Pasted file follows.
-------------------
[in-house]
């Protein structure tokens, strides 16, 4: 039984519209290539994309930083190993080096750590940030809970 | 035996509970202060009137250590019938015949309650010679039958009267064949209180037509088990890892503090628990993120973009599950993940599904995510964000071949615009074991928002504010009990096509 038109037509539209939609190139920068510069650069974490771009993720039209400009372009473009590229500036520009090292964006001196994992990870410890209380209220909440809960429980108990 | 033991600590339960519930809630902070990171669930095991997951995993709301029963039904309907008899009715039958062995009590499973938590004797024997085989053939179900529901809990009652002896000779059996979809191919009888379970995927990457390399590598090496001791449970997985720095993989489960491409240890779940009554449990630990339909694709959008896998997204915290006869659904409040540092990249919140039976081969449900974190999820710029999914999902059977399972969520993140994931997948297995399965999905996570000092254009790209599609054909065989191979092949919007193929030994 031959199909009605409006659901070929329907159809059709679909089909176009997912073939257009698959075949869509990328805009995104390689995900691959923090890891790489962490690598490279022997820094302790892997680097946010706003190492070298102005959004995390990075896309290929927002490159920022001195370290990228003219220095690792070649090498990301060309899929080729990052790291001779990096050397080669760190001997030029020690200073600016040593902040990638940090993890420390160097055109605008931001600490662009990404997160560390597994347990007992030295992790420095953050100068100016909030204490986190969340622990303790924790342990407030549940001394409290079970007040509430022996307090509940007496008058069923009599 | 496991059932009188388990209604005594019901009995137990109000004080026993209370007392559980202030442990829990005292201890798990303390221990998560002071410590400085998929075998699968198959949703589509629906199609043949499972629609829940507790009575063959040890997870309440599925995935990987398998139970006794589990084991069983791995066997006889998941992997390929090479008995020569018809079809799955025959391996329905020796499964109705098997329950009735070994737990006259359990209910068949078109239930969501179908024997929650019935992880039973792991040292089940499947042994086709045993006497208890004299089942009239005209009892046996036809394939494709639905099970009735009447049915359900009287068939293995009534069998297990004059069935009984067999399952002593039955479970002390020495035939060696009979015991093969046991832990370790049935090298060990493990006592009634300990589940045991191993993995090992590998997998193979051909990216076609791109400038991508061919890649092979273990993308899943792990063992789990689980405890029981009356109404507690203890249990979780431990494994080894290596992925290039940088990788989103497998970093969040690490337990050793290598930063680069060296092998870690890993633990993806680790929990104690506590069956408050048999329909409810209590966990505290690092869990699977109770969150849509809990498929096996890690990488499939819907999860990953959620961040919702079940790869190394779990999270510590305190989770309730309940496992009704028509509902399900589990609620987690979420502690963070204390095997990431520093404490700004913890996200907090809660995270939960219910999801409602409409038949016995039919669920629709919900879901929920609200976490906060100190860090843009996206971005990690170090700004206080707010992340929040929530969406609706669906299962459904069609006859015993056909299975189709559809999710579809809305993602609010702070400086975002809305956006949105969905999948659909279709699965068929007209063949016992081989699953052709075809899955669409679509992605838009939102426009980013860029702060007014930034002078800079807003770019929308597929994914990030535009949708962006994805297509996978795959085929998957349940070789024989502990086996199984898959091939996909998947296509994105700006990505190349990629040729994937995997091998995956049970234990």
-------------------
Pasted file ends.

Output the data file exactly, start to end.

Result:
[in-house]
């Protein structure tokens, strides 16, 4: 039984519209290539994309930083190993080096750590940030809970 | 035996509970202060009137250590019938015949309650010679039958009267064949209180037509088990890892503090628990993120973009599950993940599904995510964000071949615009074991928002504010009990096509 038109037509539209939609190139920068510069650069974490771009993720039209400009372009473009590229500036520009090292964006001196994992990870410890209380209220909440809960429980108990 | 033991600590339960519930809630902070990171669930095991997951995993709301029963039904309907008899009715039958062995009590499973938590004797024997085989053939179900529901809990009652002896000779059996979809191919009888379970995927990457390399590598090496001791449970997985720095993989489960491409240890779940009554449990630990339909694709959008896998997204915290006869659904409040540092990249919140039976081969449900974190999820710029999914999902059977399972969520993140994931997948297995399965999905996570000092254009790209599609054909065989191979092949919007193929030994 031959199909009605409006659901070929329907159809059709679909089909176009997912073939257009698959075949869509990328805009995104390689995900691959923090890891790489962490690598490279022997820094302790892997680097946010706003190492070298102005959004995390990075896309290929927002490159920022001195370290990228003219220095690792070649090498990301060309899929080729990052790291001779990096050397080669760190001997030029020690200073600016040593902040990638940090993890420390160097055109605008931001600490662009990404997160560390597994347990007992030295992790420095953050100068100016909030204490986190969340622990303790924790342990407030549940001394409290079970007040509430022996307090509940007496008058069923009599 | 496991059932009188388990209604005594019901009995137990109000004080026993209370007392559980202030442990829990005292201890798990303390221990998560002071410590400085998929075998699968198959949703589509629906199609043949499972629609829940507790009575063959040890997870309440599925995935990987398998139970006794589990084991069983791995066997006889998941992997390929090479008995020569018809079809799955025959391996329905020796499964109705098997329950009735070994737990006259359990209910068949078109239930969501179908024997929650019935992880039973792991040292089940499947042994086709045993006497208890004299089942009239005209009892046996036809394939494709639905099970009735009447049915359900009287068939293995009534069998297990004059069935009984067999399952002593039955479970002390020495035939060696009979015991093969046991832990370790049935090298060990493990006592009634300990589940045991191993993995090992590998997998193979051909990216076609791109400038991508061919890649092979273990993308899943792990063992789990689980405890029981009356109404507690203890249990979780431990494994080894290596992925290039940088990788989103497998970093969040690490337990050793290598930063680069060296092998870690890993633990993806680790929990104690506590069956408050048999329909409810209590966990505290690092869990699977109770969150849509809990498929096996890690990488499939819907999860990953959620961040919702079940790869190394779990999270510590305190989770309730309940496992009704028509509902399900589990609620987690979420502690963070204390095997990431520093404490700004913890996200907090809660995270939960219910999801409602409409038949016995039919669920629709919900879901929920609200976490906060100190860090843009996206971005990690170090700004206080707010992340929040929530969406609706669906299962459904069609006859015993056909299975189709559809999710579809809305993602609010702070400086975002809305956006949105969905999948659909279709699965068929007209063949016992081989699953052709075809899955669409679509992605838009939102426009980013860029702060007014930034002078800079807003770019929308597929994914990030535009949708962006994805297509996978795959085929998957349940070789024989502990086996199984898959091939996909998947296509994105700006990505190349990629040729994937995997091998995956049970234990």